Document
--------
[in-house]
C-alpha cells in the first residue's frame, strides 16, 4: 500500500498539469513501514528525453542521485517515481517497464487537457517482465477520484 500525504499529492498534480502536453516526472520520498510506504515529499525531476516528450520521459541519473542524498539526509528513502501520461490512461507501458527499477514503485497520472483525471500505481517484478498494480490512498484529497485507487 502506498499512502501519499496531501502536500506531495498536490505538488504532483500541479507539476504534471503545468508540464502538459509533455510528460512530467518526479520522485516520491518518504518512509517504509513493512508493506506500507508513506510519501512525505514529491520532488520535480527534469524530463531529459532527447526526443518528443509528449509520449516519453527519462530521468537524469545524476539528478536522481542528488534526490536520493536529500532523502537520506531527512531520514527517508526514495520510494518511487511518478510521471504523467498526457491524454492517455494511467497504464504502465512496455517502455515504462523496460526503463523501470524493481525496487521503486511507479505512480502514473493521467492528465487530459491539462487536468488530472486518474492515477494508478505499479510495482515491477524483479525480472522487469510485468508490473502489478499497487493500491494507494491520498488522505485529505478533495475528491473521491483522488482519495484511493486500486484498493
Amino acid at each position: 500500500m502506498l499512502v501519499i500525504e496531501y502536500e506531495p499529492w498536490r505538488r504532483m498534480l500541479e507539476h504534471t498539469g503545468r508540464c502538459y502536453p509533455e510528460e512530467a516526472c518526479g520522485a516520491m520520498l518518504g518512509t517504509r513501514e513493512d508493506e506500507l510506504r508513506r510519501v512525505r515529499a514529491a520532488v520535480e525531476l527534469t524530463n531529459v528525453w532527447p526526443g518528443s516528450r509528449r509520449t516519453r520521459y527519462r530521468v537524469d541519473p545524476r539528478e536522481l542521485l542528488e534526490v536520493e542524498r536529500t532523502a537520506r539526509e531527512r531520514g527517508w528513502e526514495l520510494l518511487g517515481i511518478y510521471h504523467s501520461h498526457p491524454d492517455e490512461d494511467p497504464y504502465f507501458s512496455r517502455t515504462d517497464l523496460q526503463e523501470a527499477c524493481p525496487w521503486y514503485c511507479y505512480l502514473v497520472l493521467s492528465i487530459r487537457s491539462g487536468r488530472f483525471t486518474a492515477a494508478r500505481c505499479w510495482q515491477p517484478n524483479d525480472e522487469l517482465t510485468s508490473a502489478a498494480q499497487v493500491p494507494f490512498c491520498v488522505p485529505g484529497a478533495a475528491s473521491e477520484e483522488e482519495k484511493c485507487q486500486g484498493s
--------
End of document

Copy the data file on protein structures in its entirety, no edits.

[in-house]
C-alpha cells in the first residue's frame, strides 16, 4: 500500500498539469513501514528525453542521485517515481517497464487537457517482465477520484 500525504499529492498534480502536453516526472520520498510506504515529499525531476516528450520521459541519473542524498539526509528513502501520461490512461507501458527499477514503485497520472483525471500505481517484478498494480490512498484529497485507487 502506498499512502501519499496531501502536500506531495498536490505538488504532483500541479507539476504534471503545468508540464502538459509533455510528460512530467518526479520522485516520491518518504518512509517504509513493512508493506506500507508513506510519501512525505514529491520532488520535480527534469524530463531529459532527447526526443518528443509528449509520449516519453527519462530521468537524469545524476539528478536522481542528488534526490536520493536529500532523502537520506531527512531520514527517508526514495520510494518511487511518478510521471504523467498526457491524454492517455494511467497504464504502465512496455517502455515504462523496460526503463523501470524493481525496487521503486511507479505512480502514473493521467492528465487530459491539462487536468488530472486518474492515477494508478505499479510495482515491477524483479525480472522487469510485468508490473502489478499497487493500491494507494491520498488522505485529505478533495475528491473521491483522488482519495484511493486500486484498493
Amino acid at each position: 500500500m502506498l499512502v501519499i500525504e496531501y502536500e506531495p499529492w498536490r505538488r504532483m498534480l500541479e507539476h504534471t498539469g503545468r508540464c502538459y502536453p509533455e510528460e512530467a516526472c518526479g520522485a516520491m520520498l518518504g518512509t517504509r513501514e513493512d508493506e506500507l510506504r508513506r510519501v512525505r515529499a514529491a520532488v520535480e525531476l527534469t524530463n531529459v528525453w532527447p526526443g518528443s516528450r509528449r509520449t516519453r520521459y527519462r530521468v537524469d541519473p545524476r539528478e536522481l542521485l542528488e534526490v536520493e542524498r536529500t532523502a537520506r539526509e531527512r531520514g527517508w528513502e526514495l520510494l518511487g517515481i511518478y510521471h504523467s501520461h498526457p491524454d492517455e490512461d494511467p497504464y504502465f507501458s512496455r517502455t515504462d517497464l523496460q526503463e523501470a527499477c524493481p525496487w521503486y514503485c511507479y505512480l502514473v497520472l493521467s492528465i487530459r487537457s491539462g487536468r488530472f483525471t486518474a492515477a494508478r500505481c505499479w510495482q515491477p517484478n524483479d525480472e522487469l517482465t510485468s508490473a502489478a498494480q499497487v493500491p494507494f490512498c491520498v488522505p485529505g484529497a478533495a475528491s473521491e477520484e483522488e482519495k484511493c485507487q486500486g484498493s